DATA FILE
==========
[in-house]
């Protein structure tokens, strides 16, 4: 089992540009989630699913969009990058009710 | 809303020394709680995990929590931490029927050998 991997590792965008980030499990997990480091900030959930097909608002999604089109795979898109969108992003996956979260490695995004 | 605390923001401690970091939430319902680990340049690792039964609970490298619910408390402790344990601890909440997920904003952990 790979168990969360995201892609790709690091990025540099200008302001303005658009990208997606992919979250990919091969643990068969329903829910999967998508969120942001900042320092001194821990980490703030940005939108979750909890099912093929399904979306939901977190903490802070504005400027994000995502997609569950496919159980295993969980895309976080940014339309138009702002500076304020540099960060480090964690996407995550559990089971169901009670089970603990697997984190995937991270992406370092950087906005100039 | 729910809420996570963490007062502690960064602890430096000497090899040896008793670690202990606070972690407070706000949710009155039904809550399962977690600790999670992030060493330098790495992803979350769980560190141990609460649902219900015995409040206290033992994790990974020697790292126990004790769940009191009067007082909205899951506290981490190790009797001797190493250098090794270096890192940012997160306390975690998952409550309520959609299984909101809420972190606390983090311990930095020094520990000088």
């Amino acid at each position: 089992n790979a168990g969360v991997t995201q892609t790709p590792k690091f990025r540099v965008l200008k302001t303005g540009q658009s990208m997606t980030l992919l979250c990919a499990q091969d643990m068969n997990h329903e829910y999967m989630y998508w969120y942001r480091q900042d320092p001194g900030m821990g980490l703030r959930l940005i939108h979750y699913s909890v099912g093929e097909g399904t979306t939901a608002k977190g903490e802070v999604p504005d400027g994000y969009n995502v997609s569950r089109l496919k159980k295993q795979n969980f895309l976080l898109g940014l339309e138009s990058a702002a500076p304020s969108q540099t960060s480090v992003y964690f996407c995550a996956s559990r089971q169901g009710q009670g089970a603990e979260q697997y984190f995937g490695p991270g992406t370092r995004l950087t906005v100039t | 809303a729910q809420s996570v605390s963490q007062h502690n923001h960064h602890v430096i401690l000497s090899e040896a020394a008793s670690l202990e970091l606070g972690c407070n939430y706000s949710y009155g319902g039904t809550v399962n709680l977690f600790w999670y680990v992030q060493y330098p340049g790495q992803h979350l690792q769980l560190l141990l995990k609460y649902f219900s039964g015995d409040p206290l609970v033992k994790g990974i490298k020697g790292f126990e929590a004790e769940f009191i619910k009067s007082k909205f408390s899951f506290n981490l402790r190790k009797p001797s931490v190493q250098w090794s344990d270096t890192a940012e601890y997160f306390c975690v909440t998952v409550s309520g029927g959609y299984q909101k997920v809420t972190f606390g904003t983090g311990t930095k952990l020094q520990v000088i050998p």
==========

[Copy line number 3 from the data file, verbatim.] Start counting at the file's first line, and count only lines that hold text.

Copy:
């Amino acid at each position: 089992n790979a168990g969360v991997t995201q892609t790709p590792k690091f990025r540099v965008l200008k302001t303005g540009q658009s990208m997606t980030l992919l979250c990919a499990q091969d643990m068969n997990h329903e829910y999967m989630y998508w969120y942001r480091q900042d320092p001194g900030m821990g980490l703030r959930l940005i939108h979750y699913s909890v099912g093929e097909g399904t979306t939901a608002k977190g903490e802070v999604p504005d400027g994000y969009n995502v997609s569950r089109l496919k159980k295993q795979n969980f895309l976080l898109g940014l339309e138009s990058a702002a500076p304020s969108q540099t960060s480090v992003y964690f996407c995550a996956s559990r089971q169901g009710q009670g089970a603990e979260q697997y984190f995937g490695p991270g992406t370092r995004l950087t906005v100039t | 809303a729910q809420s996570v605390s963490q007062h502690n923001h960064h602890v430096i401690l000497s090899e040896a020394a008793s670690l202990e970091l606070g972690c407070n939430y706000s949710y009155g319902g039904t809550v399962n709680l977690f600790w999670y680990v992030q060493y330098p340049g790495q992803h979350l690792q769980l560190l141990l995990k609460y649902f219900s039964g015995d409040p206290l609970v033992k994790g990974i490298k020697g790292f126990e929590a004790e769940f009191i619910k009067s007082k909205f408390s899951f506290n981490l402790r190790k009797p001797s931490v190493q250098w090794s344990d270096t890192a940012e601890y997160f306390c975690v909440t998952v409550s309520g029927g959609y299984q909101k997920v809420t972190f606390g904003t983090g311990t930095k952990l020094q520990v000088i050998p």